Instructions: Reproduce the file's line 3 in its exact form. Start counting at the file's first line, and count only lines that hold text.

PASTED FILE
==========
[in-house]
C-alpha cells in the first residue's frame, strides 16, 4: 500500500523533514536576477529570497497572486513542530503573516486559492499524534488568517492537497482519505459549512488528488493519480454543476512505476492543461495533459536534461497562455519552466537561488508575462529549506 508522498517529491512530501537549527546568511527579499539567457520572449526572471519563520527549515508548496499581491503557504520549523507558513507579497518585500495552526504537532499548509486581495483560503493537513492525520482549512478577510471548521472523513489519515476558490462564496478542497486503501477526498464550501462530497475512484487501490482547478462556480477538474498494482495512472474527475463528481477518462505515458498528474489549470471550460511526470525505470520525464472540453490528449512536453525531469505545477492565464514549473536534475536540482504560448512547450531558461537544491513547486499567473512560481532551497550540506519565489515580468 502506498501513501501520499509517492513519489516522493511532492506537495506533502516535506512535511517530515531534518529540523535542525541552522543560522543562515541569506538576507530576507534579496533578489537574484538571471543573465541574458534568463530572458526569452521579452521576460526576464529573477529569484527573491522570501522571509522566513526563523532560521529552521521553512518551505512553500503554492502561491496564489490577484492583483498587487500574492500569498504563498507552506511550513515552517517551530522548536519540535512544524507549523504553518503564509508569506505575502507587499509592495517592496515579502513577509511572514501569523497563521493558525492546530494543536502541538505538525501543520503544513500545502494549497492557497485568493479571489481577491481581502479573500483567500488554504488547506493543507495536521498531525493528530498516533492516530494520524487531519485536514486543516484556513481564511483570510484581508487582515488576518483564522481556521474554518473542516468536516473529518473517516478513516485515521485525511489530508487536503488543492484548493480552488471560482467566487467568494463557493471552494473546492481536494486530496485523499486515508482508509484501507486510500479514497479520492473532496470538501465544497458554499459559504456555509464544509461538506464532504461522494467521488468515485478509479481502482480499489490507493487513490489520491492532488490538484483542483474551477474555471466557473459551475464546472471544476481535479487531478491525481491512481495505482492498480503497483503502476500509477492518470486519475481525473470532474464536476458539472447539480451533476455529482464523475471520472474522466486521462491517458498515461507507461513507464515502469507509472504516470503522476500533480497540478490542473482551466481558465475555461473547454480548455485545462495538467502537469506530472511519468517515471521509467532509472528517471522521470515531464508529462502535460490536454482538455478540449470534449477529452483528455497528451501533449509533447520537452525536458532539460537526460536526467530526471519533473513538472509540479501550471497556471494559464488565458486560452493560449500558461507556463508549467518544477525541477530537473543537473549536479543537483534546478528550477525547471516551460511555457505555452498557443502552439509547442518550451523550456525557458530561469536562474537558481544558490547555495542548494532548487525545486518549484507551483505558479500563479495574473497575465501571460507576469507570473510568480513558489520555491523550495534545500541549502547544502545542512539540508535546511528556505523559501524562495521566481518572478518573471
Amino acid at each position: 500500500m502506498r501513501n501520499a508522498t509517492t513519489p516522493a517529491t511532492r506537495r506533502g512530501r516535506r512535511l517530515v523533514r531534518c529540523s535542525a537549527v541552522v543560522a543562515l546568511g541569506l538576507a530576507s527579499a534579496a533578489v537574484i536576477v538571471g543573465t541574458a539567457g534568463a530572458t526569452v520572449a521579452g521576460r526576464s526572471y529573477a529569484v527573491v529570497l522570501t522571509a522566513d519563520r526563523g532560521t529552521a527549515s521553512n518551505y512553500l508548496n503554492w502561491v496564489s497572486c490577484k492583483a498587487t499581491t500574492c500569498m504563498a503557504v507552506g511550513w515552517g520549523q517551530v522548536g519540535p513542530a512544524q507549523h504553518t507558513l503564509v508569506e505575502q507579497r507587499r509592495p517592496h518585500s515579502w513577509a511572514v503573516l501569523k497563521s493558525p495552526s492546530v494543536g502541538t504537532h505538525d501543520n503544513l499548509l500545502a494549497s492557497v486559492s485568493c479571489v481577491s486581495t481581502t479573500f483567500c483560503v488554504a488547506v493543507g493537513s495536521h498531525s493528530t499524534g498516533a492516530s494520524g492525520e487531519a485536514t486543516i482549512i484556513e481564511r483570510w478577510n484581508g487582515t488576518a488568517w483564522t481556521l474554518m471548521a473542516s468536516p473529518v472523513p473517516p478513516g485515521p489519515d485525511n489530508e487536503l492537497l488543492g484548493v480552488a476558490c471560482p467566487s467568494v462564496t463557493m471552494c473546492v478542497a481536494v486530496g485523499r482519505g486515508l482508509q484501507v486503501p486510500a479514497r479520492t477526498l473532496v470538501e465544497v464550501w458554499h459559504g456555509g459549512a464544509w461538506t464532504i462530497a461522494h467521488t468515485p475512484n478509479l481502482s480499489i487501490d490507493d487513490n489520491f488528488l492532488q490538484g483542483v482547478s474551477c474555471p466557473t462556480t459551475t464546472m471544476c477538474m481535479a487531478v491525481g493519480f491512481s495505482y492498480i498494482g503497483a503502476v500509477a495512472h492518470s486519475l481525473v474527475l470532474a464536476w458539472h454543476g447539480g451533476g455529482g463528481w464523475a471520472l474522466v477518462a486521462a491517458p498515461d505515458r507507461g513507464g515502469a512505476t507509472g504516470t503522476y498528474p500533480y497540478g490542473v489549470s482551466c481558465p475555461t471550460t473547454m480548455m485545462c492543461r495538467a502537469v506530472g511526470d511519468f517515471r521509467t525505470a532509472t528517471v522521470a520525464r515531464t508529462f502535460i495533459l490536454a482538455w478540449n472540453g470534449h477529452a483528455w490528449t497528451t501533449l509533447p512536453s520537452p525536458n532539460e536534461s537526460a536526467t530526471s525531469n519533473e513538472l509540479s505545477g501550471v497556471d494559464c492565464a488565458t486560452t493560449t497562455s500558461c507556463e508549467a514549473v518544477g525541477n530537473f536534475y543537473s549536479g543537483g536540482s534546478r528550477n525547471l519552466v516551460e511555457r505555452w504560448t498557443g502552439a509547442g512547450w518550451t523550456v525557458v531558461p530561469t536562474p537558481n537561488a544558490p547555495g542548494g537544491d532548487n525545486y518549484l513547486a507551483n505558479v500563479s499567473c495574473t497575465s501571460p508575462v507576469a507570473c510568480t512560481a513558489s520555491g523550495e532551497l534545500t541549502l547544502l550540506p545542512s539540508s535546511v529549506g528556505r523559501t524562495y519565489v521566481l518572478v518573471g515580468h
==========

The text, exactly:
Amino acid at each position: 500500500m502506498r501513501n501520499a508522498t509517492t513519489p516522493a517529491t511532492r506537495r506533502g512530501r516535506r512535511l517530515v523533514r531534518c529540523s535542525a537549527v541552522v543560522a543562515l546568511g541569506l538576507a530576507s527579499a534579496a533578489v537574484i536576477v538571471g543573465t541574458a539567457g534568463a530572458t526569452v520572449a521579452g521576460r526576464s526572471y529573477a529569484v527573491v529570497l522570501t522571509a522566513d519563520r526563523g532560521t529552521a527549515s521553512n518551505y512553500l508548496n503554492w502561491v496564489s497572486c490577484k492583483a498587487t499581491t500574492c500569498m504563498a503557504v507552506g511550513w515552517g520549523q517551530v522548536g519540535p513542530a512544524q507549523h504553518t507558513l503564509v508569506e505575502q507579497r507587499r509592495p517592496h518585500s515579502w513577509a511572514v503573516l501569523k497563521s493558525p495552526s492546530v494543536g502541538t504537532h505538525d501543520n503544513l499548509l500545502a494549497s492557497v486559492s485568493c479571489v481577491s486581495t481581502t479573500f483567500c483560503v488554504a488547506v493543507g493537513s495536521h498531525s493528530t499524534g498516533a492516530s494520524g492525520e487531519a485536514t486543516i482549512i484556513e481564511r483570510w478577510n484581508g487582515t488576518a488568517w483564522t481556521l474554518m471548521a473542516s468536516p473529518v472523513p473517516p478513516g485515521p489519515d485525511n489530508e487536503l492537497l488543492g484548493v480552488a476558490c471560482p467566487s467568494v462564496t463557493m471552494c473546492v478542497a481536494v486530496g485523499r482519505g486515508l482508509q484501507v486503501p486510500a479514497r479520492t477526498l473532496v470538501e465544497v464550501w458554499h459559504g456555509g459549512a464544509w461538506t464532504i462530497a461522494h467521488t468515485p475512484n478509479l481502482s480499489i487501490d490507493d487513490n489520491f488528488l492532488q490538484g483542483v482547478s474551477c474555471p466557473t462556480t459551475t464546472m471544476c477538474m481535479a487531478v491525481g493519480f491512481s495505482y492498480i498494482g503497483a503502476v500509477a495512472h492518470s486519475l481525473v474527475l470532474a464536476w458539472h454543476g447539480g451533476g455529482g463528481w464523475a471520472l474522466v477518462a486521462a491517458p498515461d505515458r507507461g513507464g515502469a512505476t507509472g504516470t503522476y498528474p500533480y497540478g490542473v489549470s482551466c481558465p475555461t471550460t473547454m480548455m485545462c492543461r495538467a502537469v506530472g511526470d511519468f517515471r521509467t525505470a532509472t528517471v522521470a520525464r515531464t508529462f502535460i495533459l490536454a482538455w478540449n472540453g470534449h477529452a483528455w490528449t497528451t501533449l509533447p512536453s520537452p525536458n532539460e536534461s537526460a536526467t530526471s525531469n519533473e513538472l509540479s505545477g501550471v497556471d494559464c492565464a488565458t486560452t493560449t497562455s500558461c507556463e508549467a514549473v518544477g525541477n530537473f536534475y543537473s549536479g543537483g536540482s534546478r528550477n525547471l519552466v516551460e511555457r505555452w504560448t498557443g502552439a509547442g512547450w518550451t523550456v525557458v531558461p530561469t536562474p537558481n537561488a544558490p547555495g542548494g537544491d532548487n525545486y518549484l513547486a507551483n505558479v500563479s499567473c495574473t497575465s501571460p508575462v507576469a507570473c510568480t512560481a513558489s520555491g523550495e532551497l534545500t541549502l547544502l550540506p545542512s539540508s535546511v529549506g528556505r523559501t524562495y519565489v521566481l518572478v518573471g515580468h